fl. Fifth Dynasty (2500–2350 b.c.e.)
At least five men during the Fifth Dynasty bearing the name Ptahhotep served as prime minister. They were probably related, but the relationships among these men are unclear. Somehow, the name of these viziers was associated with an important teaching, The Teachings of Ptahhotep, composed in the Twelfth Dynasty (1938–1759 b.c.e.), approximately 600 years later. Though most Egyptian literature is anonymous, when an author is named, the relationship is often fictional. Because the name Ptahhotep bore great prestige among later generations, the author hoped that Ptahhotep's prestige would attach to his work of literature. Composed of 37 maxims, the rules of conduct and proverbs aim to present the reader with the proper conduct that will lead to success in life. The narrator, Ptahhotep, argues that following these maxims will result both in success and in justice. The success and importance of the work is evident in the fact that it was still being copied in the Nineteenth Dynasty, and was probably used in ancient Egyptian schools.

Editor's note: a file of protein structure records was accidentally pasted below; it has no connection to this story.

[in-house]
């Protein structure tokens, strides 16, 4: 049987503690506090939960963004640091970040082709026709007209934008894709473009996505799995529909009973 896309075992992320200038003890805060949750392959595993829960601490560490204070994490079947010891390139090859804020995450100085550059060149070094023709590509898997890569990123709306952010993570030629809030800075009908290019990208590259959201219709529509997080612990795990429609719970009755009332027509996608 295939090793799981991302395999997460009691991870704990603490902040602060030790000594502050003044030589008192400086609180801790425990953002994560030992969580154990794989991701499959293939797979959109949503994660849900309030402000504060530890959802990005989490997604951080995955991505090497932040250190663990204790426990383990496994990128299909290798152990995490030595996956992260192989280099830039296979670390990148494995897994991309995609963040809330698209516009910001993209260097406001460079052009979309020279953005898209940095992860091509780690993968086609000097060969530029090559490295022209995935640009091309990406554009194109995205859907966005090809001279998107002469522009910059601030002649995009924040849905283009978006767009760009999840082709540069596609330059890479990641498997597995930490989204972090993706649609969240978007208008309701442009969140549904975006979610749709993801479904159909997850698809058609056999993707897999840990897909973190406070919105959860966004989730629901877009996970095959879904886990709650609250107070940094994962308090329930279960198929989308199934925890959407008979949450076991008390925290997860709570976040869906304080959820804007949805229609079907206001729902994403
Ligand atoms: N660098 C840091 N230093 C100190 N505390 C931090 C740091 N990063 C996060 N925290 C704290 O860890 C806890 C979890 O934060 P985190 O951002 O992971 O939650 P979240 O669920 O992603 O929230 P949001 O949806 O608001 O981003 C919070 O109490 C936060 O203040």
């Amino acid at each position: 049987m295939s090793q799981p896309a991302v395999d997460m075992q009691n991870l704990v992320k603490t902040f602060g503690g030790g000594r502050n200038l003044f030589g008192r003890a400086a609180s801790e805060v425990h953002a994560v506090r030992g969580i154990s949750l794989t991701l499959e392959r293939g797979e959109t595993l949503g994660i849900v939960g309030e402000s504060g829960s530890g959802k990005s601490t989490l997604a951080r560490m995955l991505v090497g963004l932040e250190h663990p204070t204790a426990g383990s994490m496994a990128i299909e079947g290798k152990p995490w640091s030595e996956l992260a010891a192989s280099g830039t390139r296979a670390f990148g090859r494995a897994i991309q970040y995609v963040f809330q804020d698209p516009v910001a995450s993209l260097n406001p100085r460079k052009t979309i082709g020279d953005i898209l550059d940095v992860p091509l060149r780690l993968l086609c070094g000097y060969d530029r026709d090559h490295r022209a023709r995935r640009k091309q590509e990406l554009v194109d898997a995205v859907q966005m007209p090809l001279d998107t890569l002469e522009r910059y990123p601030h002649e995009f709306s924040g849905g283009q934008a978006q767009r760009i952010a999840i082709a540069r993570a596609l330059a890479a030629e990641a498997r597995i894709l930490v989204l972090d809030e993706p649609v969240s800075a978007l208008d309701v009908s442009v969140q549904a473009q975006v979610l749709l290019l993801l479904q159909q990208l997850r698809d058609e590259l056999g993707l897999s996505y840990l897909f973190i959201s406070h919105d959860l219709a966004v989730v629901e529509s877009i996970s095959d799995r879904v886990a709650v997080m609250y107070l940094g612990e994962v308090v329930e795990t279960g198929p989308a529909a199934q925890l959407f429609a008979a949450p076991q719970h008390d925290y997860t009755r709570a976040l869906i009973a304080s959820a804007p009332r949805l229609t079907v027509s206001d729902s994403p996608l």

Elke Blumenthal, "Ptahhotep und der 'Stab des Alters,'" in Form und Mass: Beiträge zur Literatur, Sprache und Kunst des alten Ägypten: Festschrift für Gerhard Fecht zum 65. Geburtstag am 6. February 1987. Ed. J. Osing (Wiesbaden, Germany: Otto Harrasowitz, 1987): 84–97.